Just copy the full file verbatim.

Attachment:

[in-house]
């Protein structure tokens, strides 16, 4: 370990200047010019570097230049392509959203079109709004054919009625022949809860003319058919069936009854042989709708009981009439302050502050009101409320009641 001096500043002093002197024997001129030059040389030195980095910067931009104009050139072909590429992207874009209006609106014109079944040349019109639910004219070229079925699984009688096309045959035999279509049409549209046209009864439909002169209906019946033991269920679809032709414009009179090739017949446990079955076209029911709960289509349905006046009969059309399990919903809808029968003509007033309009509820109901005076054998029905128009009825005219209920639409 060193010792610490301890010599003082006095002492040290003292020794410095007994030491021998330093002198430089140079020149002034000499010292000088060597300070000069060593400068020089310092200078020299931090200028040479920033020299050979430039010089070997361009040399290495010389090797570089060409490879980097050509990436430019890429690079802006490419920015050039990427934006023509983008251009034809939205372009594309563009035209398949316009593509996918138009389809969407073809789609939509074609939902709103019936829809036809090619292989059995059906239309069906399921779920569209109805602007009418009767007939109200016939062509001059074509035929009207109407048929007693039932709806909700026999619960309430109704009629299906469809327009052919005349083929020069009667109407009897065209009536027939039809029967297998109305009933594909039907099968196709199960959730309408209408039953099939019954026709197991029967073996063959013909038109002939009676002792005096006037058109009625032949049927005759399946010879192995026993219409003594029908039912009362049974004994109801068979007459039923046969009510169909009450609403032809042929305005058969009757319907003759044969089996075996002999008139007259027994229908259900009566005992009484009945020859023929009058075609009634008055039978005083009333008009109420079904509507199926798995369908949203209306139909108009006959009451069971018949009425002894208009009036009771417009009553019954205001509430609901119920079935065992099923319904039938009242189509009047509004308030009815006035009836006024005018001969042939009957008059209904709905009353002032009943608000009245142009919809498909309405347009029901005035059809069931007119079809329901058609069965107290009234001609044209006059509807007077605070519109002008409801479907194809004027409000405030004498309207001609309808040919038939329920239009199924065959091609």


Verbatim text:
[in-house]
């Protein structure tokens, strides 16, 4: 370990200047010019570097230049392509959203079109709004054919009625022949809860003319058919069936009854042989709708009981009439302050502050009101409320009641 001096500043002093002197024997001129030059040389030195980095910067931009104009050139072909590429992207874009209006609106014109079944040349019109639910004219070229079925699984009688096309045959035999279509049409549209046209009864439909002169209906019946033991269920679809032709414009009179090739017949446990079955076209029911709960289509349905006046009969059309399990919903809808029968003509007033309009509820109901005076054998029905128009009825005219209920639409 060193010792610490301890010599003082006095002492040290003292020794410095007994030491021998330093002198430089140079020149002034000499010292000088060597300070000069060593400068020089310092200078020299931090200028040479920033020299050979430039010089070997361009040399290495010389090797570089060409490879980097050509990436430019890429690079802006490419920015050039990427934006023509983008251009034809939205372009594309563009035209398949316009593509996918138009389809969407073809789609939509074609939902709103019936829809036809090619292989059995059906239309069906399921779920569209109805602007009418009767007939109200016939062509001059074509035929009207109407048929007693039932709806909700026999619960309430109704009629299906469809327009052919005349083929020069009667109407009897065209009536027939039809029967297998109305009933594909039907099968196709199960959730309408209408039953099939019954026709197991029967073996063959013909038109002939009676002792005096006037058109009625032949049927005759399946010879192995026993219409003594029908039912009362049974004994109801068979007459039923046969009510169909009450609403032809042929305005058969009757319907003759044969089996075996002999008139007259027994229908259900009566005992009484009945020859023929009058075609009634008055039978005083009333008009109420079904509507199926798995369908949203209306139909108009006959009451069971018949009425002894208009009036009771417009009553019954205001509430609901119920079935065992099923319904039938009242189509009047509004308030009815006035009836006024005018001969042939009957008059209904709905009353002032009943608000009245142009919809498909309405347009029901005035059809069931007119079809329901058609069965107290009234001609044209006059509807007077605070519109002008409801479907194809004027409000405030004498309207001609309808040919038939329920239009199924065959091609």